The government of California has driven a youth shooting sports league out of the state.
The California State High School Clay Target League (CASHCTL) folded last week following passage of Assembly Bill 2571, which imposes $25,000 civil fines on “firearm industry members” advertising “any firearms-related product” in a way that could be seen as “appealing to minors.” The statewide league, which operated under the nonprofit USA Clay Target League, has removed everything on the site except a message saying it was “forced by law to suspend all operations.”
“As a school-based activity serving students from 6th-12th grade, these provisions serve to outlaw the very name and existence of the California State High School Clay Target League,” the group’s website states.
The only thing the website has now is a one-page plea for restoring the league, with quotes from John Nelson, president of the league.
“The League is the safest sport in high school,” Nelson said. “Over 1,500 schools across the nation have approved our program. Hundreds of thousands of students have participated, and there has never been an accident or injury.”
A coalition of gun-rights groups has already filed suit against the law, arguing it violates the First and Second Amendments since it restricts speech by “members of the firearm industry.” CASHCTL’s message on the website says the group is watching the court challenge and “is eager to return to providing California’s high schools and their students the safest and fastest-growing sport in America.”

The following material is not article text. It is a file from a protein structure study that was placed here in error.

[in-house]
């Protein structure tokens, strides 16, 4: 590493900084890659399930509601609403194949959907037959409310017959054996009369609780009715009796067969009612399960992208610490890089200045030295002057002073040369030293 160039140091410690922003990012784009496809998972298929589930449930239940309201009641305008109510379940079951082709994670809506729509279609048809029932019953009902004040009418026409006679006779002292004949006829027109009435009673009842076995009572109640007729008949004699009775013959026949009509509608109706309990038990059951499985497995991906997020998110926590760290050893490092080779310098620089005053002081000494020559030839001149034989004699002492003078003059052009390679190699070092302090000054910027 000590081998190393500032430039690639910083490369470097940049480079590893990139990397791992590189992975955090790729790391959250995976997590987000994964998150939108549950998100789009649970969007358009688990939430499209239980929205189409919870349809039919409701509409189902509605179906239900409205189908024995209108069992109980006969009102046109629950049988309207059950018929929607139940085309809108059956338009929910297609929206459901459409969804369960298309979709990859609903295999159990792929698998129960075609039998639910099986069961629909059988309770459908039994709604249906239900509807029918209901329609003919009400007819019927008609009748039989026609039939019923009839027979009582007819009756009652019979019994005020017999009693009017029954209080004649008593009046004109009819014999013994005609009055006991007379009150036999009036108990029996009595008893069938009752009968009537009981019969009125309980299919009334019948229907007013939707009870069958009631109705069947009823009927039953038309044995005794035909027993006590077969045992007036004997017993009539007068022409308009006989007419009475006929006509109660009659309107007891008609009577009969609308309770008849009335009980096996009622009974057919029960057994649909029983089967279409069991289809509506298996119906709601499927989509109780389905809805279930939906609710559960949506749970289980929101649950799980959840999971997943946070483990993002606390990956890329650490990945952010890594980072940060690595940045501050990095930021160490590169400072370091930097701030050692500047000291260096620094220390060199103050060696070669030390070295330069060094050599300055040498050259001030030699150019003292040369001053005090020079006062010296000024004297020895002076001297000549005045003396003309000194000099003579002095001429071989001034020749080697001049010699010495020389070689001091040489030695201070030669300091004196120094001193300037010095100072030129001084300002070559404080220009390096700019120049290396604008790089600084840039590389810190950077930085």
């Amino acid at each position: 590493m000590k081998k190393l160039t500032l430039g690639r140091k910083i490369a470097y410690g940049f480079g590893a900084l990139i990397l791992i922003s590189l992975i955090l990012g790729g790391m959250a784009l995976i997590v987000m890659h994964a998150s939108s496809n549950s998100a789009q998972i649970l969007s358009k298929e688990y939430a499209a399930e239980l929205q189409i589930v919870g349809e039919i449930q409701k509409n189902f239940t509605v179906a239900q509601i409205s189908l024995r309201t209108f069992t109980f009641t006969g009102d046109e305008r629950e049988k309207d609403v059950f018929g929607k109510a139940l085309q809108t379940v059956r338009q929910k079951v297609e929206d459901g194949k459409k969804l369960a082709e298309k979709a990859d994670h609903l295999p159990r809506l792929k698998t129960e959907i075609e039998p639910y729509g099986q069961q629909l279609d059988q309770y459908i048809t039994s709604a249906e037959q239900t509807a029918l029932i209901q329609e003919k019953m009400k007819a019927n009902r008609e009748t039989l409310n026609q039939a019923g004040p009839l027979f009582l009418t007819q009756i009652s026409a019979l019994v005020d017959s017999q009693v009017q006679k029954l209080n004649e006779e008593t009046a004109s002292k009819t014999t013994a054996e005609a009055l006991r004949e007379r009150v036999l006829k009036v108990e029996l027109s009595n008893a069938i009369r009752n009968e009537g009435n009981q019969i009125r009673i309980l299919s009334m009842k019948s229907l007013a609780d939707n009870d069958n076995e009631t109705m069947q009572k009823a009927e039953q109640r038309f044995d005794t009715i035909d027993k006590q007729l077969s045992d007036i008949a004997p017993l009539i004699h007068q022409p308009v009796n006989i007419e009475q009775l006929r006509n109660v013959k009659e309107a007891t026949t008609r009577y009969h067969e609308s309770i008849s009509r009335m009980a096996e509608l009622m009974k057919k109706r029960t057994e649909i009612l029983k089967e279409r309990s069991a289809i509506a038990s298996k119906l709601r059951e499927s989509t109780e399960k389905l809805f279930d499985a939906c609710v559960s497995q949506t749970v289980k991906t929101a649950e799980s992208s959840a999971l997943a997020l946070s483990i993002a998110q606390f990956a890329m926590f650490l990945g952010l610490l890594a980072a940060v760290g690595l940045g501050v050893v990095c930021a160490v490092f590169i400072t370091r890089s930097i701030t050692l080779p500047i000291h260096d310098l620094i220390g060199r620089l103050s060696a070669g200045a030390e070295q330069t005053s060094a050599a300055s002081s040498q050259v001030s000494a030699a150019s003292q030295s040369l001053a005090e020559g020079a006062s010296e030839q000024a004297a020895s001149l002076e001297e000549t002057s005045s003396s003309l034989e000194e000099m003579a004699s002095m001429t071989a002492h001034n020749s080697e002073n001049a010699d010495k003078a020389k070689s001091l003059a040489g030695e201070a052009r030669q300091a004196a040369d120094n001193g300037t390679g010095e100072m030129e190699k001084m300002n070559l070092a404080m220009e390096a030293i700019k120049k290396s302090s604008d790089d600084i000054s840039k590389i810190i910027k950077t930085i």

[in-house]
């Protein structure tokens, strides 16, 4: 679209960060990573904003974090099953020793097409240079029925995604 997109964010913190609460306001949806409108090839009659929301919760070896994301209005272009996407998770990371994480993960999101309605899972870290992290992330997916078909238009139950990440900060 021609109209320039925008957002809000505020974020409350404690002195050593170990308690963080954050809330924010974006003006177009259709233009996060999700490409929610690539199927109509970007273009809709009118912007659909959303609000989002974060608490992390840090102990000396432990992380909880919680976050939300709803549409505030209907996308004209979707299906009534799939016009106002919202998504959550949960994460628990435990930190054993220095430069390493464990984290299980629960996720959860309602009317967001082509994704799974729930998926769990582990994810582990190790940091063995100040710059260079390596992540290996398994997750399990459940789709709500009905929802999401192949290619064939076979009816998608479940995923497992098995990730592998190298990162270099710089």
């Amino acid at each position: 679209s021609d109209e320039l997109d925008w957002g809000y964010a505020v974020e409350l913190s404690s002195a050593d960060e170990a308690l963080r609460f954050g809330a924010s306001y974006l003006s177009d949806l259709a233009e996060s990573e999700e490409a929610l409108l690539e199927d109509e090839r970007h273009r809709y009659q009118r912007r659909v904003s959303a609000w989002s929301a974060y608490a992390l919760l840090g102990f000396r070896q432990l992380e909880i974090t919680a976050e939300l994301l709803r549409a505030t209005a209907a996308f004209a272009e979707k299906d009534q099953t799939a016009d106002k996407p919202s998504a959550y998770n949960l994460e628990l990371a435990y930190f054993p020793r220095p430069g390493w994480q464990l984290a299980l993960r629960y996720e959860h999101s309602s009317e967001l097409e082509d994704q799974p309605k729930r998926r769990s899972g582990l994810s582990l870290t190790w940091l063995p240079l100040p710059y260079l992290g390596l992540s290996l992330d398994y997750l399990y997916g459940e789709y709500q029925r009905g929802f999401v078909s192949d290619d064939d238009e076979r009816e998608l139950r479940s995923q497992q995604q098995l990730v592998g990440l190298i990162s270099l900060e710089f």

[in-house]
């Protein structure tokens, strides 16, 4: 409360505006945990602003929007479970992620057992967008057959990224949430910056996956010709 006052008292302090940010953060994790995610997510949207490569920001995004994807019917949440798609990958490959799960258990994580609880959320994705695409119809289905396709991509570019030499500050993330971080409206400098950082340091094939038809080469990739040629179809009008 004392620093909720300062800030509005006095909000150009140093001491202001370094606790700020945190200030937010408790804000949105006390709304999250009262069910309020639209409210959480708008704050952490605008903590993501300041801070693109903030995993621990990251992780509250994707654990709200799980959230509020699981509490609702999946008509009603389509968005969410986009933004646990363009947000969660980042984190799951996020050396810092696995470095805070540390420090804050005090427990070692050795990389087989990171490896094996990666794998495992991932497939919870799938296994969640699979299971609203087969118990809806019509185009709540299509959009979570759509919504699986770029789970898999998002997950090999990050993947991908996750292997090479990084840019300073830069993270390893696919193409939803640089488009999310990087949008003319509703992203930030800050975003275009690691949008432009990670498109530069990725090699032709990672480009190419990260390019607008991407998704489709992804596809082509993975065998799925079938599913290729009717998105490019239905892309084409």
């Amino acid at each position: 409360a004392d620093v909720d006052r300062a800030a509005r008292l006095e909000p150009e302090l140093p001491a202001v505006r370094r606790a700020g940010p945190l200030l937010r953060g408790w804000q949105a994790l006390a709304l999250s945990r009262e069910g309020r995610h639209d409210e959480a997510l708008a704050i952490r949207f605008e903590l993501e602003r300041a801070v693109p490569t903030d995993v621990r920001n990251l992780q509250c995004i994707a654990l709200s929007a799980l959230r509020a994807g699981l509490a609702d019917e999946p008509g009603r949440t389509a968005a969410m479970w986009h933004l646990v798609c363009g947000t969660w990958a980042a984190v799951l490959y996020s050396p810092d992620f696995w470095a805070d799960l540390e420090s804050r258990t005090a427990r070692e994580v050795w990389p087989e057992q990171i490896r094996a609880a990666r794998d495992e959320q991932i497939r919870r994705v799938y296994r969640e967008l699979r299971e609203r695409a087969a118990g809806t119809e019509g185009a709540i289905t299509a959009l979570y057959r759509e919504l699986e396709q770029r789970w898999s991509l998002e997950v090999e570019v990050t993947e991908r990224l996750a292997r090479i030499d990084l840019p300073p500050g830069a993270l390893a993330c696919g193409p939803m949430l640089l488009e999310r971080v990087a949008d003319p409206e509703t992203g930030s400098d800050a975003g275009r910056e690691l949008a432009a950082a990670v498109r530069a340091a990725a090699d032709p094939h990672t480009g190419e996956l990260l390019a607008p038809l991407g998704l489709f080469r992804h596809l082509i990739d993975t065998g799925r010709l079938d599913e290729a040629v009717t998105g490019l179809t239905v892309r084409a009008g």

Governor Gavin Newsom (D.) signed the law at the end of June and justified it by citing WEE1 Tactical’s marketing of the “JR-15,” a small .22 caliber rifle modeled after the AR-15. The AR-15 has long been the top target of gun-control groups, and Democrats are currently making a federal push to ban it and other guns they define as “assault weapons.”
The gun-control package Newsom signed included a range of other measures, such as a “ghost gun” ban, as part of a Democratic effort to respond to the Supreme Court’s ruling in New York State Rifle and Pistol Association v. Bruen. That ruling overturned subjective concealed-carry permitting rules, but California and other blue states have sought out many other ways to restrict guns—and AB 2571 goes beyond guns to restrict speech.
The implications for shooting sports are immense. The USA is a perennial contender in shooting sports at the Olympics, so this legal crackdown on any gun-related activities “appealing to minors” in the largest state is a blow to the sport nationwide. Beyond youth competition, the ban could restrict all sorts of youth shooting and stunt gun ownership in America.
The CASHCTL, whose closing was first reported by Guns.com, is not the only youth shooting group that is facing potential legal trouble due to the ban. The Scholastic Shooting Sports Foundation’s website now greets visitors with a warning.
“NOTICE FOR CALIFORNIA RESIDENTS: Due to the passage of California Assembly Bill 2571 related to the advertising or marketing of firearms and firearm related products, the Scholastic Shooting Sports Foundation has limited communication with the state of California,” the message read. “The information on this website is not intended for minor audiences in California. If you are a minor in California, please do not continue to this website.”
Nelson said the law deprives young Californians of the ability to participate in a safe, skills-based competition enjoyed by Americans in every other state.
“This misguided new law is detrimental to law-abiding and very responsible students from across California as it will prohibit students from representing their high schools by participating in this safe and fun school-approved activity,” Nelson said. “Preventing participation, stripping high schools of their teams, and robbing students of opportunities for college scholarships hardly seems reasonable or common sense.”
Gun-rights groups have asked for a preliminary injunction against the law to block enforcement while their case against it is considered.